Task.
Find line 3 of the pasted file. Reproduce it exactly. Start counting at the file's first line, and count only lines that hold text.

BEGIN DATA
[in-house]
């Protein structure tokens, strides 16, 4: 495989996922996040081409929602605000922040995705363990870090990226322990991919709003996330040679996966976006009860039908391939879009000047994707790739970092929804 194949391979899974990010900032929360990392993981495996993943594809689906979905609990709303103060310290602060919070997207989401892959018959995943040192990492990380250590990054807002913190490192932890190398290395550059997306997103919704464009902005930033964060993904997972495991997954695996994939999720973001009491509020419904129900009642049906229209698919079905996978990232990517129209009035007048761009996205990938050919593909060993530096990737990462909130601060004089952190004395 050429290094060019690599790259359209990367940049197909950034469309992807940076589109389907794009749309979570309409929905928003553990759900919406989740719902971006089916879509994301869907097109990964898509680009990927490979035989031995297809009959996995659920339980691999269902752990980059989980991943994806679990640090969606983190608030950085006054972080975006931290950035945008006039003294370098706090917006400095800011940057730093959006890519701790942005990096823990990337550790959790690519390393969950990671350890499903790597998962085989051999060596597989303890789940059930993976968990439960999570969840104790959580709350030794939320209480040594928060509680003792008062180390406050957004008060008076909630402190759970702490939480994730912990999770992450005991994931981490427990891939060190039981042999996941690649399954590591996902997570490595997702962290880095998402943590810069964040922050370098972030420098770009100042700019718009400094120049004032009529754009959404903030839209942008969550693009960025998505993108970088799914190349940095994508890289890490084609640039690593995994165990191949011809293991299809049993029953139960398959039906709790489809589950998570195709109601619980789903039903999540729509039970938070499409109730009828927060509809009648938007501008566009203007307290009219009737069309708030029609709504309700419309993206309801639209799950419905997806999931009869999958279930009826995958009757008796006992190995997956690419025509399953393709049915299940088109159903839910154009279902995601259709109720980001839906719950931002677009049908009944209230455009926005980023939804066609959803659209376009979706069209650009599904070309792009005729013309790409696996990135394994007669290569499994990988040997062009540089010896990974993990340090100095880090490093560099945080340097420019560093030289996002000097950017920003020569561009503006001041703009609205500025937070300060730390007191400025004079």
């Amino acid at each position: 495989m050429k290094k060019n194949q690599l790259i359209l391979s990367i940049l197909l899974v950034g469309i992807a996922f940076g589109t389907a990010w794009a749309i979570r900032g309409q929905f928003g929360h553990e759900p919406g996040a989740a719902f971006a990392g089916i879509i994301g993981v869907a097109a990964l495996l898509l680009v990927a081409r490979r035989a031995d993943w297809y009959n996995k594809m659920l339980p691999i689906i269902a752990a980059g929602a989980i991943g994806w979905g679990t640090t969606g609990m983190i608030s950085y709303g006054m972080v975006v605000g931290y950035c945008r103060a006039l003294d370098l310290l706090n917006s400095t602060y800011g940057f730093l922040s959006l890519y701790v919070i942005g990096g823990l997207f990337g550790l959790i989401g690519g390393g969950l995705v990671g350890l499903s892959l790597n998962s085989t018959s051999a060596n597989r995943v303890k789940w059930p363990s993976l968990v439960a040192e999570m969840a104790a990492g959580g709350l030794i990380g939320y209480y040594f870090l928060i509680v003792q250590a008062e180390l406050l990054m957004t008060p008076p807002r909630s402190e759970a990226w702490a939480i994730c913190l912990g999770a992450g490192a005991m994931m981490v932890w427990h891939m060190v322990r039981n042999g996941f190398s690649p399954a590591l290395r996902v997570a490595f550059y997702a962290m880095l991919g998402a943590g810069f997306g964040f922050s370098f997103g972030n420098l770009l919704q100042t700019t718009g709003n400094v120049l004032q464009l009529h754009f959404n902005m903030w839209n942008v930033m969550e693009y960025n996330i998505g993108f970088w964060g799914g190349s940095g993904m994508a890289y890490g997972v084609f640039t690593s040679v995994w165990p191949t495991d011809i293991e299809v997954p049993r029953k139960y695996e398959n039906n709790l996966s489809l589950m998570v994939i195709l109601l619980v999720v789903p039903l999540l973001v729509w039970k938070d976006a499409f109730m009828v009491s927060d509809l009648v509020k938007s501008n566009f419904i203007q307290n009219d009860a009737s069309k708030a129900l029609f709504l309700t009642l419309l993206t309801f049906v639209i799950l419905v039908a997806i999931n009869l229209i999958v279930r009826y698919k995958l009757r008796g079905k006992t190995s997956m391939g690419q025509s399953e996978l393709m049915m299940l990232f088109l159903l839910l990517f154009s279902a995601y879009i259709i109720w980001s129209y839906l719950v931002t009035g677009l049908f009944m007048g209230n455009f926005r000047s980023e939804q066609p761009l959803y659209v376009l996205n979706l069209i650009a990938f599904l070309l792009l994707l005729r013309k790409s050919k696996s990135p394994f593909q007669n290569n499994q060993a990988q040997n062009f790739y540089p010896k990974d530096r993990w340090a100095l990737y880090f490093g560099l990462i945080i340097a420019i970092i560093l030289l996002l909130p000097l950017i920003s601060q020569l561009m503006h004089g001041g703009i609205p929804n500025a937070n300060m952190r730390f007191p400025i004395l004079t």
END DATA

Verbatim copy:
């Amino acid at each position: 495989m050429k290094k060019n194949q690599l790259i359209l391979s990367i940049l197909l899974v950034g469309i992807a996922f940076g589109t389907a990010w794009a749309i979570r900032g309409q929905f928003g929360h553990e759900p919406g996040a989740a719902f971006a990392g089916i879509i994301g993981v869907a097109a990964l495996l898509l680009v990927a081409r490979r035989a031995d993943w297809y009959n996995k594809m659920l339980p691999i689906i269902a752990a980059g929602a989980i991943g994806w979905g679990t640090t969606g609990m983190i608030s950085y709303g006054m972080v975006v605000g931290y950035c945008r103060a006039l003294d370098l310290l706090n917006s400095t602060y800011g940057f730093l922040s959006l890519y701790v919070i942005g990096g823990l997207f990337g550790l959790i989401g690519g390393g969950l995705v990671g350890l499903s892959l790597n998962s085989t018959s051999a060596n597989r995943v303890k789940w059930p363990s993976l968990v439960a040192e999570m969840a104790a990492g959580g709350l030794i990380g939320y209480y040594f870090l928060i509680v003792q250590a008062e180390l406050l990054m957004t008060p008076p807002r909630s402190e759970a990226w702490a939480i994730c913190l912990g999770a992450g490192a005991m994931m981490v932890w427990h891939m060190v322990r039981n042999g996941f190398s690649p399954a590591l290395r996902v997570a490595f550059y997702a962290m880095l991919g998402a943590g810069f997306g964040f922050s370098f997103g972030n420098l770009l919704q100042t700019t718009g709003n400094v120049l004032q464009l009529h754009f959404n902005m903030w839209n942008v930033m969550e693009y960025n996330i998505g993108f970088w964060g799914g190349s940095g993904m994508a890289y890490g997972v084609f640039t690593s040679v995994w165990p191949t495991d011809i293991e299809v997954p049993r029953k139960y695996e398959n039906n709790l996966s489809l589950m998570v994939i195709l109601l619980v999720v789903p039903l999540l973001v729509w039970k938070d976006a499409f109730m009828v009491s927060d509809l009648v509020k938007s501008n566009f419904i203007q307290n009219d009860a009737s069309k708030a129900l029609f709504l309700t009642l419309l993206t309801f049906v639209i799950l419905v039908a997806i999931n009869l229209i999958v279930r009826y698919k995958l009757r008796g079905k006992t190995s997956m391939g690419q025509s399953e996978l393709m049915m299940l990232f088109l159903l839910l990517f154009s279902a995601y879009i259709i109720w980001s129209y839906l719950v931002t009035g677009l049908f009944m007048g209230n455009f926005r000047s980023e939804q066609p761009l959803y659209v376009l996205n979706l069209i650009a990938f599904l070309l792009l994707l005729r013309k790409s050919k696996s990135p394994f593909q007669n290569n499994q060993a990988q040997n062009f790739y540089p010896k990974d530096r993990w340090a100095l990737y880090f490093g560099l990462i945080i340097a420019i970092i560093l030289l996002l909130p000097l950017i920003s601060q020569l561009m503006h004089g001041g703009i609205p929804n500025a937070n300060m952190r730390f007191p400025i004395l004079t």